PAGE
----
President: Omar Bashir
Omar Hassan al-Bashir came to power in a military coup in 1989 and has ruled with an iron fist ever since.
Mr Bashir faces two international arrest warrants - issued by the International Criminal Court in The Hague - on charges of genocide, war crimes and crimes against humanity. The charges relate to the conflict in the western Darfur, where thousands of people died of violence, disease and displacement during the fighting between government and rebel forces.
He has dismissed the allegations and has continued to travel to countries which oppose the indictment.
Kenya - an ICC signatory - chose not to enforce the arrest warrant when Mr Bashir paid a visit to Nairobi in 2010, but in November 2011 a Kenyan high court judge ruled that he should be arrested if ever he set foot in the country again.
When Mr Bashir took power in the 1989 military coup against the elected government of Prime Minister Sadiq al-Mahdi he dissolved parliament, banned political parties and set up and chaired the Revolutionary Command Council for National Salvation, which ruled through a civilian government.
He formed an alliance with Hassan al-Turabi, the leader of the National lslamic Front, who became the regime's ideologue and is thought to be behind the introduction of Islamic Sharia law in the north in 1991. In 1993 Mr Bashir dissolved the Revolutionary Command for National Salvation, concentrating power in his own hands.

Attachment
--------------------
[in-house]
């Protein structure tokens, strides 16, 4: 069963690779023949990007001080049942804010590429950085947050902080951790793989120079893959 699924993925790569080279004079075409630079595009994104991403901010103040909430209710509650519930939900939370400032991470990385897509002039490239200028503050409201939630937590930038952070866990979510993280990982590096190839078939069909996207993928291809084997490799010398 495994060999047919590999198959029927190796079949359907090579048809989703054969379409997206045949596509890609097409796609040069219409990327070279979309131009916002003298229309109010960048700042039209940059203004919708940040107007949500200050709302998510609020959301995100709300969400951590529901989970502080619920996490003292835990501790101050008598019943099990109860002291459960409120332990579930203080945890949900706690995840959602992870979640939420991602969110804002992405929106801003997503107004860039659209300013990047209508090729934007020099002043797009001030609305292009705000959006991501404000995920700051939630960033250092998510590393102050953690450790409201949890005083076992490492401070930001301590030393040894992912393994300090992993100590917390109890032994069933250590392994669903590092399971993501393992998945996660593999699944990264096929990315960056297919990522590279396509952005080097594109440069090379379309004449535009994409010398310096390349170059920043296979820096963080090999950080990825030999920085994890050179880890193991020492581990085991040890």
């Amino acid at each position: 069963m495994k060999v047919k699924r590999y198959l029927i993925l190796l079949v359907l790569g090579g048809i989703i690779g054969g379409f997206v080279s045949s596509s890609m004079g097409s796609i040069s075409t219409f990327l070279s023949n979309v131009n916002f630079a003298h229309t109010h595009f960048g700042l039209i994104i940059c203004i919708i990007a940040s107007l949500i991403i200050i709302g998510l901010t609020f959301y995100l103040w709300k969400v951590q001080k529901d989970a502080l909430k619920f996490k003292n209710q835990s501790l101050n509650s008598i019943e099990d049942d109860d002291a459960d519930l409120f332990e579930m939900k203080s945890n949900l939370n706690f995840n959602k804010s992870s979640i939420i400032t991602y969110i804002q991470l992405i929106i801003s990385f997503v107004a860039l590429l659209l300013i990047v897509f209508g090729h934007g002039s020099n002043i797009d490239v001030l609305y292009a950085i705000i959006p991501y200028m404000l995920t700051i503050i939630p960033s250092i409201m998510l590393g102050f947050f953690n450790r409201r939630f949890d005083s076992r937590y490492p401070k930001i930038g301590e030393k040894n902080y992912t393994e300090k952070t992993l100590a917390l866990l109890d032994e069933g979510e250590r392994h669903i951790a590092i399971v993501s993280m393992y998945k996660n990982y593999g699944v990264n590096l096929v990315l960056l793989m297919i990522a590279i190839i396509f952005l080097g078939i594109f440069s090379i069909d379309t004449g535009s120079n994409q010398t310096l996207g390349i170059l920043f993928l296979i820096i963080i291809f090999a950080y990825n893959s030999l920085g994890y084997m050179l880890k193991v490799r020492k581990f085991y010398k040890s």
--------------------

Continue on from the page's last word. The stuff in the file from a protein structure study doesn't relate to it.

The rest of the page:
Mr Bashir was elected president in 1996. A new constitution was drawn up and some opposition activity was permitted.
But in late 1999 Mr Bashir dissolved parliament and declared a state of emergency after Mr Turabi tried to give parliament the power to remove the president and to reinstate the post of prime minister.
President Bashir won re-election in 2000. Supporters of the National Congress Party filled the parliament. The opposition boycotted the poll, accusing Mr Bashir of vote-rigging.
In April 2010 he won Sudan's first multi-party elections in 24 years. International observers criticised the election as falling short of international standards. Many opposition parties withdrew from the race, alleging widespread vote rigging and intimidation.
Vice-president: Ali Osman Taha
A former first vice-president and foreign minister, Ali Osman Taha was the chief government negotiator in the deal that ended the north-south civil war in 2005.
He stepped down to allow John Garang, and then Salva Kiir, to take up the first vice-presidency, and has served as second vice-president ever since.
A member of President Omar Bashir's National Congress Party, he is seen as a loyalist who has undertaken extensive diplomatic missions to depend the government's actions in Darfur and to lobby against the international arrest warrant against the president.